Have you started that project yet? No? Why not?
Cue the dread and anxiety. Why haven’t I started?!
Smart, capable people still have to deal with this. Why is there such a hurdle to getting started?
The answer? We’ve convinced ourselves that nothing less than perfection is acceptable. And that scares us.
We Want to Be Perfect, But Don’t Think We Can Be
Fear holds us back.
There’s a huge difference between failing, and being a failure. We often confuse the two, which can paralyze us.
A failed attempt does not make you a failure. Everyone fails; but you are only a failure if you give up.
Even when we succeed, it sometimes feels like a failure, because it wasn’t quite perfect.
You don’t think you can be perfect? You’re right. You can’t. But you also don’t need to be perfect.
You Can Be Great Without Being Perfect
Leaders of nations throughout history have done great things, yet they were flawed.
If you’ve seen The King’s Speech, you know that King George VI struggled fiercely to produce speeches that were far from perfect.
Yet his imperfect speeches led his nation through the second World War, and helped him restore wavering faith in the British monarchy.
Do not shy from the task before you, for fear of imperfection. Instead, let greatness be your goal, with perfection as your muse.
You may just find that you feel less paralyzed, and can look a task in the eyes without flinching.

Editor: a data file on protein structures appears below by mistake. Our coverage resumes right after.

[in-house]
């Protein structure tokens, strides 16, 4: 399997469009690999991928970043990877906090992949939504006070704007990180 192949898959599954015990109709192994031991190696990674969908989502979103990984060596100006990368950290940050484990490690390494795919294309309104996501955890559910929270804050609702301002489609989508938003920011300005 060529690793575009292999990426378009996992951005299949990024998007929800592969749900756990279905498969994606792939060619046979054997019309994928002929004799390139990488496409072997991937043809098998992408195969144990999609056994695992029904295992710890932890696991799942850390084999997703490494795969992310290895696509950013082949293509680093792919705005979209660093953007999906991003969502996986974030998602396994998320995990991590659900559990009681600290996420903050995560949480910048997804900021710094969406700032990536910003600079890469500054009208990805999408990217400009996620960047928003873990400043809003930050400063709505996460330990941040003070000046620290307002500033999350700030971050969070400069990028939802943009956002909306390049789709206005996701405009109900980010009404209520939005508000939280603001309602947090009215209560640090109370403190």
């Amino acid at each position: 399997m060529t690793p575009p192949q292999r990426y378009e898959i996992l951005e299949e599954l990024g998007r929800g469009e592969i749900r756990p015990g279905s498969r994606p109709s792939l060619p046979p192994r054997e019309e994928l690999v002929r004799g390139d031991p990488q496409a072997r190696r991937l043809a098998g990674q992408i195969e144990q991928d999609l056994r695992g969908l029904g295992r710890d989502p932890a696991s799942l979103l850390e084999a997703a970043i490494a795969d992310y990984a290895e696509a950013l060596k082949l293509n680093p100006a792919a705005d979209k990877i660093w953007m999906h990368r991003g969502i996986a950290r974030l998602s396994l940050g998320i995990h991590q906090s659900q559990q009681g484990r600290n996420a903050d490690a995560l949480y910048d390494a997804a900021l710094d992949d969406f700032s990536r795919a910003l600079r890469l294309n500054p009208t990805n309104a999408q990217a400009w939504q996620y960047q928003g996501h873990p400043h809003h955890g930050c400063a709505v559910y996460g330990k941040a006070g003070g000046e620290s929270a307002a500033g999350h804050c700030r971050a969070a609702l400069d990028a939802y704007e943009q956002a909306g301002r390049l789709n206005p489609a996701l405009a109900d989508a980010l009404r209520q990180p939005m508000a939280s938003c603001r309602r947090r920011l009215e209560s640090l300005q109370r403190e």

I’m Not A King — I Have A Regular Job
So maybe your job is not so regal, public, grand, or otherwise kingly. That’s okay.
The point is that for any task, great or small — perfection should be an inspiration, rather than an expected outcome.
Do your best. It doesn’t have to be perfect.
And by giving yourself permission to not be perfect, you’ll probably find yourself getting a lot closer to perfection than you would have thought possible. Funny how that works…
Do It, Even If You Have To Re-Do It
Part of the benefit of removing the fear of unfulfilled perfection is that you can make something good. And then you can make it better. And even better.
Look at Apple — when they shipped their first iPhone, it wasn’t perfect. It had lots of bugs. There were missing features. Customers complained. But more importantly, lots and lots and lots of people liked it. And waited in line to buy it.
So Apple got to make it better. They fixed bugs, they added features, and improved the hardware. More people bought it, and loved it.
We are on the iPhone 5C now, so Apple has clearly gone through this cycle multiple times. The important takeaway is that they didn’t wait for perfection; they stopped polishing and shipped instead.
So do your best work and share it with the world. Your best may not be perfect. But perfection is overrated, anyway.